Poetry Explorer- Classic Contemporary Poetry, EPIGRAM: 4, by EDMUND SPENSER

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EPIGRAM: 4, by             Poet's Biography
First Line: Upon a day, as love lay sweetly slumbring
Last Line: My pining anguish to appease.
Alternate Author Name(s): Clout, Colin
Variant Title(s): Cupid And The Bee

UPON a day, as Love lay sweetly slumbring,
All in his mothers lap,
A gentle bee, with his loud trumpet murm'ring,
About him flew by hap.
Whereof when he was wakened with the noyse,
And saw the beast so small:
'Whats this,' quoth he, 'that gives so great a voyce,
That wakens men withall?'
In angry wize he flyes about,
And threatens all with corage stout.

To whom his mother closely smiling sayd,
Twixt earnest and twixt game:
'See, thou thy selfe likewise art lyttle made,
If thou regard the same.
And yet thou suffrest neyther gods in sky,
Nor men in earth to rest;
But when thou art disposed cruelly,
Theyr sleepe thou doost molest.
Then eyther change thy cruelty,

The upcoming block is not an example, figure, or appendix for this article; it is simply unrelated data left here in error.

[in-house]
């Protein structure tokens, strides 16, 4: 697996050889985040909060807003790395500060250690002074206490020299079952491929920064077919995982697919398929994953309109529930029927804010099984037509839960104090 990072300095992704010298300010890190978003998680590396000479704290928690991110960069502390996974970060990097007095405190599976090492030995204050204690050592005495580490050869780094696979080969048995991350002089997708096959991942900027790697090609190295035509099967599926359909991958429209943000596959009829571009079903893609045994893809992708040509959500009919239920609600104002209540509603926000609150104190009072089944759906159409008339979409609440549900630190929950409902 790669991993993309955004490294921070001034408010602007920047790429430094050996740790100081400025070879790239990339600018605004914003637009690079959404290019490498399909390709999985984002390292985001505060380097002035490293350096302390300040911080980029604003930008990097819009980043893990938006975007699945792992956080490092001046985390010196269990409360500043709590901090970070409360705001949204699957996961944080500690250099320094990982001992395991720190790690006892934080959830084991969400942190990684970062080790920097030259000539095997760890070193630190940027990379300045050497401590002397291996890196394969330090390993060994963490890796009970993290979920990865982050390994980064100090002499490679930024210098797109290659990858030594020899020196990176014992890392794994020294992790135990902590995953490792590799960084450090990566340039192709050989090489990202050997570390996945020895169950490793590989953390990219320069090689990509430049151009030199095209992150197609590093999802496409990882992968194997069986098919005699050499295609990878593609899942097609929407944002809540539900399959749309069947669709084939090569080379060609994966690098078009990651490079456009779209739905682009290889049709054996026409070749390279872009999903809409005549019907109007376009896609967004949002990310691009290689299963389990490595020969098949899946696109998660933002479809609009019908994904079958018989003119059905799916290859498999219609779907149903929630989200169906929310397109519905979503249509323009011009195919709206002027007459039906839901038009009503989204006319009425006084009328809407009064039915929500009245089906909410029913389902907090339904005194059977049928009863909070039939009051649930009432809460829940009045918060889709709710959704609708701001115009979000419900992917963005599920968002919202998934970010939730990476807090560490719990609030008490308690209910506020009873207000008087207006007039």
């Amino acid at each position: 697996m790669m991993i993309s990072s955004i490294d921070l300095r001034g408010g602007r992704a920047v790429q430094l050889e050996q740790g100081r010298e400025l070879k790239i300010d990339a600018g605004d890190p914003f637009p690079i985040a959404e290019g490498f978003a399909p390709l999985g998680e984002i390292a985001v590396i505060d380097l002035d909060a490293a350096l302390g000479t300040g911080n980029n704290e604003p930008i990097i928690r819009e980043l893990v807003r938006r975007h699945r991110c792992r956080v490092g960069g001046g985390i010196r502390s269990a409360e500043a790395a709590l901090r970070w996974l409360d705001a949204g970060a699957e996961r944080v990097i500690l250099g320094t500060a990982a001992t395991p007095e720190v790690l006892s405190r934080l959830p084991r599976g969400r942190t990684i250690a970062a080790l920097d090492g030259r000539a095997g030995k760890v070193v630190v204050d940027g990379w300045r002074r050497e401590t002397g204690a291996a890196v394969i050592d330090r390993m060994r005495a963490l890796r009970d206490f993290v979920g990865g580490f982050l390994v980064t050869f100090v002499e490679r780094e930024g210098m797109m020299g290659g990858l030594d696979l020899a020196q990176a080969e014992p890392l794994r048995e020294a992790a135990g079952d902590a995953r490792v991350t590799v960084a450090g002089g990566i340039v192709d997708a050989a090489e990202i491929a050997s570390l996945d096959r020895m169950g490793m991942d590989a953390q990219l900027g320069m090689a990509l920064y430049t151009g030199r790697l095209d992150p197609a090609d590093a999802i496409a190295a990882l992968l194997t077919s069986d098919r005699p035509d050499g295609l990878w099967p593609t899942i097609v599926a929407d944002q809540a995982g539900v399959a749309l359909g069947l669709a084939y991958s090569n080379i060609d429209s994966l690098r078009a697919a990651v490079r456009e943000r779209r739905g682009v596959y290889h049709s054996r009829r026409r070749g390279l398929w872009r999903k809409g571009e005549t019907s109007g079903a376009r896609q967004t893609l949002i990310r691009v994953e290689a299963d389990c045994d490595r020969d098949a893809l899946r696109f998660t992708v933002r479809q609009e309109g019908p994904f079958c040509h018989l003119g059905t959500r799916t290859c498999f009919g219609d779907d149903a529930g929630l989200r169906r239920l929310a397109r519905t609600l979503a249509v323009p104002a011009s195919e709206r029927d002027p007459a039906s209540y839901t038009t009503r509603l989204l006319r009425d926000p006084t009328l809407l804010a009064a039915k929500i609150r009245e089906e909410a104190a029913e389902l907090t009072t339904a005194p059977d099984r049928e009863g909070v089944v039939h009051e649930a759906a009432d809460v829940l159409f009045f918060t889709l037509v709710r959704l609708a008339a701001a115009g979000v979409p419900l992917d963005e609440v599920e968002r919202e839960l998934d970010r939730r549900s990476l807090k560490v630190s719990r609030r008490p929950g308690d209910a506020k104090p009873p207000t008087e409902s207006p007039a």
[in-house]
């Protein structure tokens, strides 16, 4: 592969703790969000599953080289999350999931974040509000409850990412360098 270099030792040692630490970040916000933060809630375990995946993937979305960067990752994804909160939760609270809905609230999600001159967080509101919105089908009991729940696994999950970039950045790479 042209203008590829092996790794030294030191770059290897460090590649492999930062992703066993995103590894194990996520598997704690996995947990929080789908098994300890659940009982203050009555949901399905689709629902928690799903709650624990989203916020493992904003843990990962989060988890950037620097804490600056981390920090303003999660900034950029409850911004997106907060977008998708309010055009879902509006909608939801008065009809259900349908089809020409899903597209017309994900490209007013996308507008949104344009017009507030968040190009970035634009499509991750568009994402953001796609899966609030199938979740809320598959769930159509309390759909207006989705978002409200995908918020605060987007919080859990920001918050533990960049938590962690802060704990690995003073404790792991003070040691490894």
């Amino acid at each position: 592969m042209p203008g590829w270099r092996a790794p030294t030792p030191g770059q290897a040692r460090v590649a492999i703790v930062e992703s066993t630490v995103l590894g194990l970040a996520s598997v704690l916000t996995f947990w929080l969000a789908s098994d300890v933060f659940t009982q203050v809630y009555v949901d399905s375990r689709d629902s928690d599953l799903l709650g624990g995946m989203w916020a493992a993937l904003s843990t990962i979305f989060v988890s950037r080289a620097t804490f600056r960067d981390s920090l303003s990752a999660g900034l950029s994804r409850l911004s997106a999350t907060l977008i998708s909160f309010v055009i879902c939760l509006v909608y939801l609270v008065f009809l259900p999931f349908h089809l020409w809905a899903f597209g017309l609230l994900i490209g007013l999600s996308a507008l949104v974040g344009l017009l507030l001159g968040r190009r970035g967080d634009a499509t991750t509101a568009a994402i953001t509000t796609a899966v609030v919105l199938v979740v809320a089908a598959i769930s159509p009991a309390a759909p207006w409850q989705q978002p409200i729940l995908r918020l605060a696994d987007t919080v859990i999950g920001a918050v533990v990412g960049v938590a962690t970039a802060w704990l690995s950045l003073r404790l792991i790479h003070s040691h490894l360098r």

Or give lyke leave unto the fly.'

Nathlesse, the cruell boy, not so content,
Would needs the fly pursue,
And in his hand, with heedlesse hardiment,
Him caught for to subdue.
But when on it he hasty hand did lay,
The bee him stung therefore:
'Now out, alasse,' he cryde, 'and welaway!
I wounded am full sore:
The fly, that I so much did scorne,
Hath hurt me with his little horne.'

Unto his mother straight he weeping came,
And of his griefe complayned:
Who could not chose but laugh at his fond game,
Though sad to see him pained.
'Think now,' quod she, 'my sonne, how great the smart
Of those whom thou dost wound:
Full many thou hast pricked to the hart,
That pitty never found:
Therefore, henceforth some pitty take,
When thou doest spoyle of lovers make.'

She tooke him streight full pitiously lamenting,
And wrapt him in her smock:
She wrapt him softly, all the while repenting
That he the fly did mock.
She drest his wound, and it embaulmed wel
With salve of soveraigne might:
And then she bath'd him in a dainty well,
The well of deare delight.
Who would not oft be stung as this,
To be so bath'd in Venus blis?

The wanton boy was shortly wel recured
Of that his malady:
But he, soone after, fresh againe enured
His former cruelty.
And since that time he wounded hath my selfe
With his sharpe dart of love:
And now forgets the cruell carelesse elfe
His mothers heast to prove.
So now I languish, till he please
My pining anguish to appease.

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